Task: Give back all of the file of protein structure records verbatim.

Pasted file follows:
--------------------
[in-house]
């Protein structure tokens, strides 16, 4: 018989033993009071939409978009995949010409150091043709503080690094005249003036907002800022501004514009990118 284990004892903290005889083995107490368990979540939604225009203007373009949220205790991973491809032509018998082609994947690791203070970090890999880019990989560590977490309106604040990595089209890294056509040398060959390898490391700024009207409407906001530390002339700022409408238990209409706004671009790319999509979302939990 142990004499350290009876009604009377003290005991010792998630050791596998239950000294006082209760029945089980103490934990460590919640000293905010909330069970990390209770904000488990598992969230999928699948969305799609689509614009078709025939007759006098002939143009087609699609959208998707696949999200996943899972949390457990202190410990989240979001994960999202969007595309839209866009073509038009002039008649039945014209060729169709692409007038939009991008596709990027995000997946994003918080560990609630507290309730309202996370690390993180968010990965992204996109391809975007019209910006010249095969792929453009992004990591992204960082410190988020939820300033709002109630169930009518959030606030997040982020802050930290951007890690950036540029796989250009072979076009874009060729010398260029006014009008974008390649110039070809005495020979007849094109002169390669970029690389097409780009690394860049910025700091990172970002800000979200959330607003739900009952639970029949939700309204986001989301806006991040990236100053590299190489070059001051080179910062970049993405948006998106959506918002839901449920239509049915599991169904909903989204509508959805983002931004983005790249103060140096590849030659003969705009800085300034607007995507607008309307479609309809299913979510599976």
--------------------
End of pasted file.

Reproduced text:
[in-house]
């Protein structure tokens, strides 16, 4: 018989033993009071939409978009995949010409150091043709503080690094005249003036907002800022501004514009990118 284990004892903290005889083995107490368990979540939604225009203007373009949220205790991973491809032509018998082609994947690791203070970090890999880019990989560590977490309106604040990595089209890294056509040398060959390898490391700024009207409407906001530390002339700022409408238990209409706004671009790319999509979302939990 142990004499350290009876009604009377003290005991010792998630050791596998239950000294006082209760029945089980103490934990460590919640000293905010909330069970990390209770904000488990598992969230999928699948969305799609689509614009078709025939007759006098002939143009087609699609959208998707696949999200996943899972949390457990202190410990989240979001994960999202969007595309839209866009073509038009002039008649039945014209060729169709692409007038939009991008596709990027995000997946994003918080560990609630507290309730309202996370690390993180968010990965992204996109391809975007019209910006010249095969792929453009992004990591992204960082410190988020939820300033709002109630169930009518959030606030997040982020802050930290951007890690950036540029796989250009072979076009874009060729010398260029006014009008974008390649110039070809005495020979007849094109002169390669970029690389097409780009690394860049910025700091990172970002800000979200959330607003739900009952639970029949939700309204986001989301806006991040990236100053590299190489070059001051080179910062970049993405948006998106959506918002839901449920239509049915599991169904909903989204509508959805983002931004983005790249103060140096590849030659003969705009800085300034607007995507607008309307479609309809299913979510599976």